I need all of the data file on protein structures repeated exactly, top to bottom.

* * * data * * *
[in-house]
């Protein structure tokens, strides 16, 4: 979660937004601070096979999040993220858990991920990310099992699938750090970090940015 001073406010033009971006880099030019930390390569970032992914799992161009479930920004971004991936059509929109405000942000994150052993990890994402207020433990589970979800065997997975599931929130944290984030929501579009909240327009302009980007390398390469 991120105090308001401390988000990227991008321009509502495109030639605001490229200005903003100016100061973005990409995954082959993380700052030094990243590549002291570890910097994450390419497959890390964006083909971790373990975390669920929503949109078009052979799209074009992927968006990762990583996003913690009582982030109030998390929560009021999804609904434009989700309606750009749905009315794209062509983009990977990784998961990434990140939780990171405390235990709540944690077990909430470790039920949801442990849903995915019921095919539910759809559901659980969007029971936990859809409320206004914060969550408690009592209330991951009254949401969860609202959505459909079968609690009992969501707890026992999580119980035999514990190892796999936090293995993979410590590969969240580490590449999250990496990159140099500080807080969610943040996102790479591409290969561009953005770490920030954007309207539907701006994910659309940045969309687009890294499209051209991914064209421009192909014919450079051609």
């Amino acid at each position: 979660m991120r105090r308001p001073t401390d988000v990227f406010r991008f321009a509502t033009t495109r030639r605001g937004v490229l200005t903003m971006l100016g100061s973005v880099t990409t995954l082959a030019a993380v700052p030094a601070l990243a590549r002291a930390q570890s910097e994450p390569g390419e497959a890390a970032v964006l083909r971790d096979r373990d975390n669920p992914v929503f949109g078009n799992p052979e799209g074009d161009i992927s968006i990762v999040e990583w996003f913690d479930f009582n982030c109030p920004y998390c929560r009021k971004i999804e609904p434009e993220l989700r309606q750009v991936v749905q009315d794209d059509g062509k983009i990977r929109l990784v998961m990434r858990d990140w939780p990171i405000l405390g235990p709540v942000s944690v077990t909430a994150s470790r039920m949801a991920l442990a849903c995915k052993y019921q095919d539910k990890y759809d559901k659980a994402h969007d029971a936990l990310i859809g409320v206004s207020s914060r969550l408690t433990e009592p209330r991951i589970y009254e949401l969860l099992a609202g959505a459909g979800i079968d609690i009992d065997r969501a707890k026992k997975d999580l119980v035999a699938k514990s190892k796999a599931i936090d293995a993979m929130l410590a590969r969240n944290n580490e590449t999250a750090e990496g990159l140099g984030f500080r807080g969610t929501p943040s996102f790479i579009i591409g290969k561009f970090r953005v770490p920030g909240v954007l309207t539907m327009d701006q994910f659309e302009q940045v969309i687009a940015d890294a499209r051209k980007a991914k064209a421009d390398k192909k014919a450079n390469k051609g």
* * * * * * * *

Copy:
[in-house]
């Protein structure tokens, strides 16, 4: 979660937004601070096979999040993220858990991920990310099992699938750090970090940015 001073406010033009971006880099030019930390390569970032992914799992161009479930920004971004991936059509929109405000942000994150052993990890994402207020433990589970979800065997997975599931929130944290984030929501579009909240327009302009980007390398390469 991120105090308001401390988000990227991008321009509502495109030639605001490229200005903003100016100061973005990409995954082959993380700052030094990243590549002291570890910097994450390419497959890390964006083909971790373990975390669920929503949109078009052979799209074009992927968006990762990583996003913690009582982030109030998390929560009021999804609904434009989700309606750009749905009315794209062509983009990977990784998961990434990140939780990171405390235990709540944690077990909430470790039920949801442990849903995915019921095919539910759809559901659980969007029971936990859809409320206004914060969550408690009592209330991951009254949401969860609202959505459909079968609690009992969501707890026992999580119980035999514990190892796999936090293995993979410590590969969240580490590449999250990496990159140099500080807080969610943040996102790479591409290969561009953005770490920030954007309207539907701006994910659309940045969309687009890294499209051209991914064209421009192909014919450079051609």
């Amino acid at each position: 979660m991120r105090r308001p001073t401390d988000v990227f406010r991008f321009a509502t033009t495109r030639r605001g937004v490229l200005t903003m971006l100016g100061s973005v880099t990409t995954l082959a030019a993380v700052p030094a601070l990243a590549r002291a930390q570890s910097e994450p390569g390419e497959a890390a970032v964006l083909r971790d096979r373990d975390n669920p992914v929503f949109g078009n799992p052979e799209g074009d161009i992927s968006i990762v999040e990583w996003f913690d479930f009582n982030c109030p920004y998390c929560r009021k971004i999804e609904p434009e993220l989700r309606q750009v991936v749905q009315d794209d059509g062509k983009i990977r929109l990784v998961m990434r858990d990140w939780p990171i405000l405390g235990p709540v942000s944690v077990t909430a994150s470790r039920m949801a991920l442990a849903c995915k052993y019921q095919d539910k990890y759809d559901k659980a994402h969007d029971a936990l990310i859809g409320v206004s207020s914060r969550l408690t433990e009592p209330r991951i589970y009254e949401l969860l099992a609202g959505a459909g979800i079968d609690i009992d065997r969501a707890k026992k997975d999580l119980v035999a699938k514990s190892k796999a599931i936090d293995a993979m929130l410590a590969r969240n944290n580490e590449t999250a750090e990496g990159l140099g984030f500080r807080g969610t929501p943040s996102f790479i579009i591409g290969k561009f970090r953005v770490p920030g909240v954007l309207t539907m327009d701006q994910f659309e302009q940045v969309i687009a940015d890294a499209r051209k980007a991914k064209a421009d390398k192909k014919a450079n390469k051609g």